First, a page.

SEOUL — U.S. servicemembers, civilians and other expatriates living in Seoul will have an opportunity next week to suggest how to make the city a better place to live and work.

The Seoul Town Meeting, which gives city residents direct access to city officials and foreign community leaders, is to be held at 2 p.m. Dec. 3 in City Hall. The meeting is intended to introduce new ideas and review initiatives begun after previous meetings, city officials said.

This year’s session is to focus on the city’s public transportation system and medical services for foreigners. Officials are to discuss Seoul’s waste management and garbage systems and introduce the new Seoul Help Center for Foreigners.

“Foreigners face various challenges while living here but they don’t have enough channels to make complaints or suggestions. The town meeting is aimed at providing information on matters that are important for life here,” Yoo Mi-ok, of the Help Center, told the Korea Times.

Hundreds of personnel assigned to U.S. bases in the Seoul area live on the economy; adjusting to Korean living conditions and figuring out city services can be a challenge.

Seoul Mayor Lee Myung-bak is scheduled to be at the meeting, officials said.

The town meeting, first held in 2000, already has resulted in several improvements, city officials said. Among them: adding English to all road and subway signs and installing more elevators and escalators in subway stations. Taxis now also have a free phone interpretation service for English-speaking riders.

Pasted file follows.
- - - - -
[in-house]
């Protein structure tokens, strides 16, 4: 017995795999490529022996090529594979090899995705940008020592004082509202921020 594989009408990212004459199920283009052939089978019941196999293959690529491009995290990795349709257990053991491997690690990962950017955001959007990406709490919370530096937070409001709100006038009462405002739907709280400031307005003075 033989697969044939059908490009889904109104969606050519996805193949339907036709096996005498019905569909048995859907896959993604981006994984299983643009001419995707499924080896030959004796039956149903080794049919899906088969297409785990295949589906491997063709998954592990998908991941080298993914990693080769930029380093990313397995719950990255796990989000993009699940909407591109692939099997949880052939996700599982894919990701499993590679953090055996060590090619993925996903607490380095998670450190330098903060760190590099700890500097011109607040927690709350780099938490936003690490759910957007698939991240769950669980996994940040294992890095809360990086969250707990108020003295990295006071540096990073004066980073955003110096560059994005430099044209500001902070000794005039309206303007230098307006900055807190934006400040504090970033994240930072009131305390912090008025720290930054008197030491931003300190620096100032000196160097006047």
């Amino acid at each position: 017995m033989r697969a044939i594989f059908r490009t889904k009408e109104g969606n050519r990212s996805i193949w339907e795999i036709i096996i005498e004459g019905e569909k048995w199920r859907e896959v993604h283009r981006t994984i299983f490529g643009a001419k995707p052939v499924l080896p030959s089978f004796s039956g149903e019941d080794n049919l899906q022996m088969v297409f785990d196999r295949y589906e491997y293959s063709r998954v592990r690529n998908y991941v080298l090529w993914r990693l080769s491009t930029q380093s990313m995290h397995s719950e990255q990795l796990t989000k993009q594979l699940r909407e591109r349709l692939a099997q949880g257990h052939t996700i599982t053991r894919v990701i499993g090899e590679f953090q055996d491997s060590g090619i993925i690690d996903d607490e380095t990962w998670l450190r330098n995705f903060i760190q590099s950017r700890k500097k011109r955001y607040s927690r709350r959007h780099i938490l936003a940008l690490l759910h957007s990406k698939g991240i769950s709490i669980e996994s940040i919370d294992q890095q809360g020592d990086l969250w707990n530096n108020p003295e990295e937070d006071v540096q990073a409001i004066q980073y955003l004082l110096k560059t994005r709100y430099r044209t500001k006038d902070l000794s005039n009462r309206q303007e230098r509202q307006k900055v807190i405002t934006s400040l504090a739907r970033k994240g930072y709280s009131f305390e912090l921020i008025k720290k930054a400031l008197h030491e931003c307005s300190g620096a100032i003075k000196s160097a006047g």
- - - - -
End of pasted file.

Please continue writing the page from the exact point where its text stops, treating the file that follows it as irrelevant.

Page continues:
Visit for more information on the meeting.

In a related move, South Korean health officials will designate 17 Seoul hospitals as “foreigner friendly.” Medical and administrative staff will be trained to work with foreign patients, officials said. The move could benefit U.S. civilians in South Korea, as some medical services — such as elective dental procedures — are offered on U.S. bases only on a space-available basis.

The South Korean initiative will provide free language courses for hospital staff members and recruit volunteers who would help translate for doctors and patients.

Eventually, officials said, the plan could include provisions for granting foreigners in South Korea some benefits under the nation’s health care system.

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